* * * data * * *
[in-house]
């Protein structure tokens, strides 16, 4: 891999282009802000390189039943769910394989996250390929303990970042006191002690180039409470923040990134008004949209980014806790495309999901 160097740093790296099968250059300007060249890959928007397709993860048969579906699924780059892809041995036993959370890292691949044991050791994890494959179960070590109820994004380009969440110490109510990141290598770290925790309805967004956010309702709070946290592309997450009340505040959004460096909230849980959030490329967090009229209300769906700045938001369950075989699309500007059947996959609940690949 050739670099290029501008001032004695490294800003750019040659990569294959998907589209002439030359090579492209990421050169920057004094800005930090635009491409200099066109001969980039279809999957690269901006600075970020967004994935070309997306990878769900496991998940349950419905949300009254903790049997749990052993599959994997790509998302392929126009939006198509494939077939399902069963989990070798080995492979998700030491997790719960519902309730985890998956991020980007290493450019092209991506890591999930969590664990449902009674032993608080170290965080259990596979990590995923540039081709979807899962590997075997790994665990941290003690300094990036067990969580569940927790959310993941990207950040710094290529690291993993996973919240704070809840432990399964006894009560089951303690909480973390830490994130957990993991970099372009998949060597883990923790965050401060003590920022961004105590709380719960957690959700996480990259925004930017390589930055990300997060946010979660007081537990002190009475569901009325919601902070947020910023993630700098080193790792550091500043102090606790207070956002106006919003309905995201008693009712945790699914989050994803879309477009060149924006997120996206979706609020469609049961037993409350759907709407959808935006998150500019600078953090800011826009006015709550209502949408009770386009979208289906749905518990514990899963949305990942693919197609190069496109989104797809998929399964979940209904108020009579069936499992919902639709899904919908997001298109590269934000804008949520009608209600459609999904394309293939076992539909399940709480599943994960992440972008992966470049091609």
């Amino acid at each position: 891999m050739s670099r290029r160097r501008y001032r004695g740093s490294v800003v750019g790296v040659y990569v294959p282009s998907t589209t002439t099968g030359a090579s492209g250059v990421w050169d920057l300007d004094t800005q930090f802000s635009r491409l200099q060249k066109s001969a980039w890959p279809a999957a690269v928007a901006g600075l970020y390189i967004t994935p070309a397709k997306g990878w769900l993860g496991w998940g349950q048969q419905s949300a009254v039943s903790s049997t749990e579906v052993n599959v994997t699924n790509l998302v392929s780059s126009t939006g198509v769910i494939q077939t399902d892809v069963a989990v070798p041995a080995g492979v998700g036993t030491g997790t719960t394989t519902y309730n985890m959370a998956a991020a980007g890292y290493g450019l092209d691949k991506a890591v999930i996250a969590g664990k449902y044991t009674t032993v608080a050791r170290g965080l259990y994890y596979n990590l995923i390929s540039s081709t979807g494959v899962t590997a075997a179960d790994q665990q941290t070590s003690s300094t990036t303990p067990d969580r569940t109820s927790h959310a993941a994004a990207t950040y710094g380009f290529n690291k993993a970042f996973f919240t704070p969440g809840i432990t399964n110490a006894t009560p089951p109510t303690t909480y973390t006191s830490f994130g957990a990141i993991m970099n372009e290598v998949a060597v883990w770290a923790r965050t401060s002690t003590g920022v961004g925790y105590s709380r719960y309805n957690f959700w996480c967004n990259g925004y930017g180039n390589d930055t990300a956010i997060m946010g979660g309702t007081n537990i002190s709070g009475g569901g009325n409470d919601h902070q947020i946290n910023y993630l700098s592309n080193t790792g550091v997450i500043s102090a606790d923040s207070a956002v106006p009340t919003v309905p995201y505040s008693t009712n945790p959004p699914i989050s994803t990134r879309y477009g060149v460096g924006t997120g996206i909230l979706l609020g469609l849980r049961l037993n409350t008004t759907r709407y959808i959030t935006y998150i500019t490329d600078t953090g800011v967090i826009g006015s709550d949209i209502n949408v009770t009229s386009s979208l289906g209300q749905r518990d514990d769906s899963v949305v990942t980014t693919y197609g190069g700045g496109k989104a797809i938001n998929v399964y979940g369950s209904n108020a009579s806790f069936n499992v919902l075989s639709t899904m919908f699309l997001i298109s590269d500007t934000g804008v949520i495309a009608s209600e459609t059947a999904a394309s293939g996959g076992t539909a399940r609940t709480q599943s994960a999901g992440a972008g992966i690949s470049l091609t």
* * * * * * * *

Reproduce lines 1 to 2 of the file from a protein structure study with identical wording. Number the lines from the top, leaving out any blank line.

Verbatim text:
[in-house]
């Protein structure tokens, strides 16, 4: 891999282009802000390189039943769910394989996250390929303990970042006191002690180039409470923040990134008004949209980014806790495309999901 160097740093790296099968250059300007060249890959928007397709993860048969579906699924780059892809041995036993959370890292691949044991050791994890494959179960070590109820994004380009969440110490109510990141290598770290925790309805967004956010309702709070946290592309997450009340505040959004460096909230849980959030490329967090009229209300769906700045938001369950075989699309500007059947996959609940690949 050739670099290029501008001032004695490294800003750019040659990569294959998907589209002439030359090579492209990421050169920057004094800005930090635009491409200099066109001969980039279809999957690269901006600075970020967004994935070309997306990878769900496991998940349950419905949300009254903790049997749990052993599959994997790509998302392929126009939006198509494939077939399902069963989990070798080995492979998700030491997790719960519902309730985890998956991020980007290493450019092209991506890591999930969590664990449902009674032993608080170290965080259990596979990590995923540039081709979807899962590997075997790994665990941290003690300094990036067990969580569940927790959310993941990207950040710094290529690291993993996973919240704070809840432990399964006894009560089951303690909480973390830490994130957990993991970099372009998949060597883990923790965050401060003590920022961004105590709380719960957690959700996480990259925004930017390589930055990300997060946010979660007081537990002190009475569901009325919601902070947020910023993630700098080193790792550091500043102090606790207070956002106006919003309905995201008693009712945790699914989050994803879309477009060149924006997120996206979706609020469609049961037993409350759907709407959808935006998150500019600078953090800011826009006015709550209502949408009770386009979208289906749905518990514990899963949305990942693919197609190069496109989104797809998929399964979940209904108020009579069936499992919902639709899904919908997001298109590269934000804008949520009608209600459609999904394309293939076992539909399940709480599943994960992440972008992966470049091609």